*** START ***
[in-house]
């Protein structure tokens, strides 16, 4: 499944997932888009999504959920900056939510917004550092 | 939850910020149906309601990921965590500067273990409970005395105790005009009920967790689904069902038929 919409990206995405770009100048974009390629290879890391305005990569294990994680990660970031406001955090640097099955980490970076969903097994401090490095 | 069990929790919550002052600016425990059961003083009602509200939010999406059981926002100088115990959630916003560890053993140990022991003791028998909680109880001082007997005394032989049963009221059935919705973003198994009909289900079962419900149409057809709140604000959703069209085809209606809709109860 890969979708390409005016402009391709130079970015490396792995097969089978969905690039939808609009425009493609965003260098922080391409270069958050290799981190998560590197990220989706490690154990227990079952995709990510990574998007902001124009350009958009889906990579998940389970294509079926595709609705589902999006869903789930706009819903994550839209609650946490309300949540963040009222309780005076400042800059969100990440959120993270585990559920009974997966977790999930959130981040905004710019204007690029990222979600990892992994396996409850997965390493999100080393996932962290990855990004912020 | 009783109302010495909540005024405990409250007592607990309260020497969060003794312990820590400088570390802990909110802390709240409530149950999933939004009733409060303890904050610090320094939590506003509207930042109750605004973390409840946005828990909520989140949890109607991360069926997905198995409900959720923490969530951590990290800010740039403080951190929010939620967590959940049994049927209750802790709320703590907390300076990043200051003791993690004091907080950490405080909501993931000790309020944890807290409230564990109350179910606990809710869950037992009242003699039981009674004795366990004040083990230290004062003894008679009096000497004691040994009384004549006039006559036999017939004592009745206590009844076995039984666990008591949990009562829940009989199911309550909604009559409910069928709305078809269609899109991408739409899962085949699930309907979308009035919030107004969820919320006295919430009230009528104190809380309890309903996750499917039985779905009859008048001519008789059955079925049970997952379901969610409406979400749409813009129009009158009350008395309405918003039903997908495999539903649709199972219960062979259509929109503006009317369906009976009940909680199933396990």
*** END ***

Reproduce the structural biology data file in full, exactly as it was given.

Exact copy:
[in-house]
């Protein structure tokens, strides 16, 4: 499944997932888009999504959920900056939510917004550092 | 939850910020149906309601990921965590500067273990409970005395105790005009009920967790689904069902038929 919409990206995405770009100048974009390629290879890391305005990569294990994680990660970031406001955090640097099955980490970076969903097994401090490095 | 069990929790919550002052600016425990059961003083009602509200939010999406059981926002100088115990959630916003560890053993140990022991003791028998909680109880001082007997005394032989049963009221059935919705973003198994009909289900079962419900149409057809709140604000959703069209085809209606809709109860 890969979708390409005016402009391709130079970015490396792995097969089978969905690039939808609009425009493609965003260098922080391409270069958050290799981190998560590197990220989706490690154990227990079952995709990510990574998007902001124009350009958009889906990579998940389970294509079926595709609705589902999006869903789930706009819903994550839209609650946490309300949540963040009222309780005076400042800059969100990440959120993270585990559920009974997966977790999930959130981040905004710019204007690029990222979600990892992994396996409850997965390493999100080393996932962290990855990004912020 | 009783109302010495909540005024405990409250007592607990309260020497969060003794312990820590400088570390802990909110802390709240409530149950999933939004009733409060303890904050610090320094939590506003509207930042109750605004973390409840946005828990909520989140949890109607991360069926997905198995409900959720923490969530951590990290800010740039403080951190929010939620967590959940049994049927209750802790709320703590907390300076990043200051003791993690004091907080950490405080909501993931000790309020944890807290409230564990109350179910606990809710869950037992009242003699039981009674004795366990004040083990230290004062003894008679009096000497004691040994009384004549006039006559036999017939004592009745206590009844076995039984666990008591949990009562829940009989199911309550909604009559409910069928709305078809269609899109991408739409899962085949699930309907979308009035919030107004969820919320006295919430009230009528104190809380309890309903996750499917039985779905009859008048001519008789059955079925049970997952379901969610409406979400749409813009129009009158009350008395309405918003039903997908495999539903649709199972219960062979259509929109503006009317369906009976009940909680199933396990």